To me this presents a very narrow point of view, and just like much of Luke’s character development seems to be ignored, reducing him down to his mistakes at some moment in the past, so too the Jedi are reduced to their mistakes at the darkest time in their history. Like Luke there is much more to the Jedi than their mistakes at a specific moment in time. The Jedi guarded the peace in the galaxy for over a thousand generations. That to me is clear proof, that the Jedi code works, and that Luke in TLJ was turned into a fool, not being able to look beyond the flaws of a couple of individual Jedi, who by no means seem to be representative of the Jedi over their millenia long history.

I mean, yeah, Luke is looking at it the wrong way, and he’s ultimately proven to be wrong. But Luke is no fool. All we know about the Jedi is that they were the guardians of peace for a thousands generations, but even that doesn’t mean there were a thousand generations of peace. They were exerting their will of the Force over the galaxy. Luke only cites the rise of Darth Sidious and the creation of Vader (because these are things we can connect to as we’ve seen those films), but the whole point of him being on the island is to study the long history of the Jedi, and this is the conclusion he came to, that the Jedi must end. You can nitpick that they didn’t give you sufficient explanation, but in my opinion the implication is clear, that there are more flaws to the order than just the ones we’ve seen in the films.

But why allude to some unknown flaws, deflating the Jedi as a whole, only to then go back to business as usual? That seems pretty pointless, to just use it as a plot device to keep Luke in one place up till, and for the duration of the story, have him repeating how he has good reasons for wanting the Jedi to end, only to have him recant, when it’s convenient for the writer of the story. That’s my issue with this kind of storytelling. There appears to be more to the story, but we are never shown. I just read a comic about Kylo Ren and Snoke, and there’s more development of both characters in those 20 pages then there ever was in the movies. Such character development would go a long way in providing some much needed emotional resonance to Kylo’s betrayal in TLJ.

What do you mean, “unknown flaws?” The flaws of the Jedi order were clearly shown in both the prequels and the OT. They considered emotion to be a weakness, they focused more on “maintaining balance” than actually helping the galaxy, and their blindness to the world around them allowed Palpatine to take over. And Luke didn’t just magically change his mind because the writer felt like it, the advice of his old master convinced him to put the flaws of the old order behind him and focus on creating a new order. I don’t know where you’re coming from with the “no character development” thing.

Not just Yoda’s advice (though of course that was the final thing that solidified his return), but there are many moments that bring him closer to his final change of heart. It is a gradual development that takes place over the course of the film.

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DrDre said:

StarkillerAG said:

DrDre said:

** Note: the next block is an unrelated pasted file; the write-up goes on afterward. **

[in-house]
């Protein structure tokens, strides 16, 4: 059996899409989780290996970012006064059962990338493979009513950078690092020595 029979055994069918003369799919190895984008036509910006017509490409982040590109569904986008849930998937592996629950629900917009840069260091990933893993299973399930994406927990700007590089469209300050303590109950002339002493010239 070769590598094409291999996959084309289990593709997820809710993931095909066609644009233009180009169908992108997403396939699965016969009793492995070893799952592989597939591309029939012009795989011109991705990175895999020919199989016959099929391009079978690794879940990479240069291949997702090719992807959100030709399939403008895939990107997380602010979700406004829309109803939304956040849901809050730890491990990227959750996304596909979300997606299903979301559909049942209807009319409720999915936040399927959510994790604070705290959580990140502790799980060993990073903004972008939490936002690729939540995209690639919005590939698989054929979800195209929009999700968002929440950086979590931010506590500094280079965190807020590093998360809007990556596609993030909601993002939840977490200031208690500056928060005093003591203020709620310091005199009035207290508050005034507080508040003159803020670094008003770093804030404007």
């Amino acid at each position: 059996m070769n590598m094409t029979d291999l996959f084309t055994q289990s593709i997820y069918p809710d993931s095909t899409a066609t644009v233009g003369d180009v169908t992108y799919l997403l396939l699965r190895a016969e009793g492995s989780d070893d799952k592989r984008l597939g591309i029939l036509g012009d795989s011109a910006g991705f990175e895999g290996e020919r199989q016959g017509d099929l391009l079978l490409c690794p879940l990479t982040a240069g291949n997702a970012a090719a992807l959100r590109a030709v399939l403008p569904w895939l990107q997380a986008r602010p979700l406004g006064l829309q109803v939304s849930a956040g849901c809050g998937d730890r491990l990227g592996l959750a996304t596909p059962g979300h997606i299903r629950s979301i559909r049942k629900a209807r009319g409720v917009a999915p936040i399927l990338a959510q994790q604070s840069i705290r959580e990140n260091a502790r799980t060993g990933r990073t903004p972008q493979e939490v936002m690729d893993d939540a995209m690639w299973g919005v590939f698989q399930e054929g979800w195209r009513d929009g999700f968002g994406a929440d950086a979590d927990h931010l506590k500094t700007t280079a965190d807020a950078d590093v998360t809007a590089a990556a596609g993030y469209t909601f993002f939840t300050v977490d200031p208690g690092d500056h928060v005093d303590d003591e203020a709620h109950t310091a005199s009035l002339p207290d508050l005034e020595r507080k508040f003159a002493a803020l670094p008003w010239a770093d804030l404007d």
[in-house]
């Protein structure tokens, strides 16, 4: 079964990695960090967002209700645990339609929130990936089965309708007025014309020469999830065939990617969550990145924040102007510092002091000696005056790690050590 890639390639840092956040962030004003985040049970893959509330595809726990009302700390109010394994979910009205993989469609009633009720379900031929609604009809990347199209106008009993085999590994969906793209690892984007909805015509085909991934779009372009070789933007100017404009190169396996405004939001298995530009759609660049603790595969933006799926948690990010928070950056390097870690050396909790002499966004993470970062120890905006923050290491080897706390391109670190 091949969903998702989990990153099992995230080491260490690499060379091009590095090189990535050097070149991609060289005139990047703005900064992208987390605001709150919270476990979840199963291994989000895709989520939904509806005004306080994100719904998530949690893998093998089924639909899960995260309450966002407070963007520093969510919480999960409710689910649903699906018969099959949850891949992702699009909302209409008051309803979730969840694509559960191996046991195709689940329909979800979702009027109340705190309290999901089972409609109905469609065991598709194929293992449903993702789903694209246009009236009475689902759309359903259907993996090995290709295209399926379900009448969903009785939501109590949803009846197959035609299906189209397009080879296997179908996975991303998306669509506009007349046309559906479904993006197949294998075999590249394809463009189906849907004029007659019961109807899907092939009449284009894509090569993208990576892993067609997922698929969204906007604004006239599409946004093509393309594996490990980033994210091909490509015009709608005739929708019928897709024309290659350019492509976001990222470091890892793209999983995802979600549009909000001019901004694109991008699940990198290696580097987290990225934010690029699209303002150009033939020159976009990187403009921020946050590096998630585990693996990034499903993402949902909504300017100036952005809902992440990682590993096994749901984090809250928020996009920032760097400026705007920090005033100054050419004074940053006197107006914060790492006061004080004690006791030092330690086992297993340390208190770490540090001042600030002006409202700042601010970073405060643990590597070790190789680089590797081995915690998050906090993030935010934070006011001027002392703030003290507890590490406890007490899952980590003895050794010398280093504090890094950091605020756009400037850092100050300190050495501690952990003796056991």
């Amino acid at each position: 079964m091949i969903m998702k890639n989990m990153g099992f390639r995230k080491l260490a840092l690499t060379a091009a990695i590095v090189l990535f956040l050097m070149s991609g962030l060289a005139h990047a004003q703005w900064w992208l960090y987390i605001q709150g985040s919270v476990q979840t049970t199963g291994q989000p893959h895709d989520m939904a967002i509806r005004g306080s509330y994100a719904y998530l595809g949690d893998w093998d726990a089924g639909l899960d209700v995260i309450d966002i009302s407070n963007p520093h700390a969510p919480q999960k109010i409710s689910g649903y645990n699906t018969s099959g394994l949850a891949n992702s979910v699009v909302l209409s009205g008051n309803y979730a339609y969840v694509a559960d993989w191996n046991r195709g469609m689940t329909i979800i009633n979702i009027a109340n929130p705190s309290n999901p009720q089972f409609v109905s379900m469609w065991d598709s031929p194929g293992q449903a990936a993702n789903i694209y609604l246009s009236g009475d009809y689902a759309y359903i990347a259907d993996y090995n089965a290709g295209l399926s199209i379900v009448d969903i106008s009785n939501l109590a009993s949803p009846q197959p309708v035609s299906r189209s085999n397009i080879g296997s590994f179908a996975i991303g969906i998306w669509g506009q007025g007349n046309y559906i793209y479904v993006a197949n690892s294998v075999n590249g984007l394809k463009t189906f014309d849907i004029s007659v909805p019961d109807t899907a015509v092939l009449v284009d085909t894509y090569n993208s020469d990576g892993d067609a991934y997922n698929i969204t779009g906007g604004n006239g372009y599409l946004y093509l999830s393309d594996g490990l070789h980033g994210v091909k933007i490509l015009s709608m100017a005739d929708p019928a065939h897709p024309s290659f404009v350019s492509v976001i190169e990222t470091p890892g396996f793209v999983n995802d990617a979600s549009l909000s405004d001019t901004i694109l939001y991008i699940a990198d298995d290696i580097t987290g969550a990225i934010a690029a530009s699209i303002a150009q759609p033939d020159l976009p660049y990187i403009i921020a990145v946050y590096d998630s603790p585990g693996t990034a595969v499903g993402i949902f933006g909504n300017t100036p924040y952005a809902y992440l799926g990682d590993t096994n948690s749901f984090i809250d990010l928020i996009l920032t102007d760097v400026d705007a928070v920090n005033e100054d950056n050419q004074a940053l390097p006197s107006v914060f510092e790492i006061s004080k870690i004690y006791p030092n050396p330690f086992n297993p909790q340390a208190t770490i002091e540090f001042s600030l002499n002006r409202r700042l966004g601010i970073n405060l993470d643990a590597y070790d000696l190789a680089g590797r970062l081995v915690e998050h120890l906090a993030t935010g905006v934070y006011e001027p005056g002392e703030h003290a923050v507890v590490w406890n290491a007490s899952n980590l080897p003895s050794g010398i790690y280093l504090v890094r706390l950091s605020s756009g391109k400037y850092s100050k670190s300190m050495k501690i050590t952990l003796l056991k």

DominicCobb said:

DrDre said:

DominicCobb said:

Actually the Luke of TLJ is the one who has finally internalized the lessons of TESB. Rey says herself that Luke is purposefully ignoring his success in ROTJ (which repudiated Yoda and Obi-wan), but he has a reason for doing so - saving Anakin did not destroy the Death Star in the short term, nor the Empire in the long term. On the contrary, Luke sees his victory there and elsewhere as having a direct line to his hubris in training Ben.

And anyway, Luke in ROTJ is very pointedly not able to avoid the emotions affiliated with the dark side. He brings his weapon with him when he goes to see Vader. He gives in to his fear, anger, and hatred. It is only when he is on the verge of killing his father does his rationality come in, and he realizes what he has done - it is an exact mirror of the flashback in TLJ. Of course the argument then is that “he should have known better.” Well fine if you feel that way. But in my mind, the dark side is a constant temptation, and the factors leading to that moment in Ben’s hut were such that Luke was, in his arrogance, unaware of what he was getting into (it was a far more subversive challenge than the explicit manipulation of the Emperor on the Death Star). This arrogance is of course a mirror to the arrogance of the Jedi in the PT not realizing the fear and the anger they were giving into, which caused their downfall. Luke, seeing the cycle of things he’s found himself perpetuating, decides to end the Jedi for good. I don’t see any regression at all.

To me this presents a very narrow point of view, and just like much of Luke’s character development seems to be ignored, reducing him down to his mistakes at some moment in the past, so too the Jedi are reduced to their mistakes at the darkest time in their history. Like Luke there is much more to the Jedi than their mistakes at a specific moment in time. The Jedi guarded the peace in the galaxy for over a thousand generations. That to me is clear proof, that the Jedi code works, and that Luke in TLJ was turned into a fool, not being able to look beyond the flaws of a couple of individual Jedi, who by no means seem to be representative of the Jedi over their millenia long history.